Another example is my tailor, Tete, the woman who stitches the bags. She is a single mother and head of the household, and she is the oldest daughter in her family. Tete started a small, two-room little unit where she stitched and fixing things, and that’s how she started out. Handbags are her passion, and she was making a living by repairing second-hand bags.

She taught herself how to construct a bag by taking orders from the five or 10 people who knew what she was doing. But she has never been able to afford good machines. She still uses very ancient machines, which she has actually somehow modified so that they can take the load of stitching canvas or leather. But that is a drawback: because she still can’t afford machines made for these fabrics, the quality of her fabrics is lower than what it could be.

Her unit is now half the size it used to be because she wasn’t able to earn enough money to pay for it. The other thing is that there’s no one ordering bags in large quantities, so Tete’s left repairing bags or preparing just one order – neither of which brings her enough income. She also has three women working under her and she has trained them to cut and stitch with garment machines that have been around for 20 years.

She could really use help because she’s talented and has the capacity to train people, and she’s also the sole earner in her family. It could make a huge difference if we were able to produce something with her and provide some consistency for her to get more work and earn more money.

So, this project is already having an impact?

For the last project, Tete and I worked together and came up with trendy new designs. I taught her how to do some things with fabric and follow trends that she hasn’t been trained for. From my point of view, if we had a fully-funded project, these women – who are already so used to working with each other and helping each other out – could see an enormous impact, not only for themselves but also as an example for the other women in the state.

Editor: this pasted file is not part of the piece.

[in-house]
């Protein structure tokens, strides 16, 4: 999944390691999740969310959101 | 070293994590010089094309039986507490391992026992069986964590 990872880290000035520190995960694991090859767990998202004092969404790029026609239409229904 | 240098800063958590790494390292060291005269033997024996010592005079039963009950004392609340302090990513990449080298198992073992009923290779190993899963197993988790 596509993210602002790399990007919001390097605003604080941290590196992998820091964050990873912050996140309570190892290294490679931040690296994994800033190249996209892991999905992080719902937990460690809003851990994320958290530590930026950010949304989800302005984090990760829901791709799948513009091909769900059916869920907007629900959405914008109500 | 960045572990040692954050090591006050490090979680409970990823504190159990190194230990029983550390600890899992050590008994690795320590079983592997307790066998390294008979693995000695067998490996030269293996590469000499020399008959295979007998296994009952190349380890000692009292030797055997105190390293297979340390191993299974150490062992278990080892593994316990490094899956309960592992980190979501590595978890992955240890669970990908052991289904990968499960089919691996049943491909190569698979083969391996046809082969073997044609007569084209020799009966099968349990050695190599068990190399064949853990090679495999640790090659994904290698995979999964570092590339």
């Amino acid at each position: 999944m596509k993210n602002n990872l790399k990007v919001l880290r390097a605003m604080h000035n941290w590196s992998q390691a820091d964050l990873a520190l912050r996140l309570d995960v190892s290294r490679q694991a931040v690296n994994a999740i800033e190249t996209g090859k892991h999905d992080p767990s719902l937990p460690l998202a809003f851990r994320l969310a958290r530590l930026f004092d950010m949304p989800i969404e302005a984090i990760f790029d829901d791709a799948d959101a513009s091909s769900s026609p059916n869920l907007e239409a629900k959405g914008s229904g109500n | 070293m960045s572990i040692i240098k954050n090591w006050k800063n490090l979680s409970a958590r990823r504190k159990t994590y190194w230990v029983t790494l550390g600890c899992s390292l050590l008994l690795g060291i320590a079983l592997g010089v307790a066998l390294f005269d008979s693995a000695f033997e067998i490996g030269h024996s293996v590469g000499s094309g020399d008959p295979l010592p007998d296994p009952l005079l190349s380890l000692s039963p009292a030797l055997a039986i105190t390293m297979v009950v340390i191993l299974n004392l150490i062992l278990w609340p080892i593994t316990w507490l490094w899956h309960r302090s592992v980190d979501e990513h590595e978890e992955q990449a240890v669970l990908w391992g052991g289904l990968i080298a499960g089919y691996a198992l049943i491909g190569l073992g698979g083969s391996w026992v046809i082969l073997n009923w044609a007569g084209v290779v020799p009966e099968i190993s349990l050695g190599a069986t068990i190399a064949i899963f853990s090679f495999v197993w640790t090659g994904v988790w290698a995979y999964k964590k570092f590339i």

We’re already a community that helps each other at every level; you can imagine what could happen if the weavers and the tailors – all of us – had good machines and steady orders. Even minor things like transporting goods from here to there, that would be a big deal for them. We could have a small industry where people could have good employment, teaching each other. It’s a chance for young girls to have a part in keeping our culture alive.

How can people in Australia and around the world know that this is a fair supply chain that’s really making a difference?

The fact that weaving is so part of our culture, and that there is great demand from even within the Mizo people, ensures that the supply is there. The government is teaching lots of people to weave. At the end of the day, weaving may not be as important to somebody if she cannot see a chance to make an income. The weaving itself is done in my neighborhood by two women in their homes.

This is a community of weavers. What’s important for me and my workers and production is that everything is made in Mizoram. I’m from here, I live here, I see everything that is happening, I work closely with the women who are weaving and stitching. We all work together.

[Original interview has been edited for length and clarity.]

Shop our Mizo Collection here.

You can find out more about Kuki here. Photography borrowed from Siami x Siami Instagram. You can follow Kuki on Instagram and Facebook.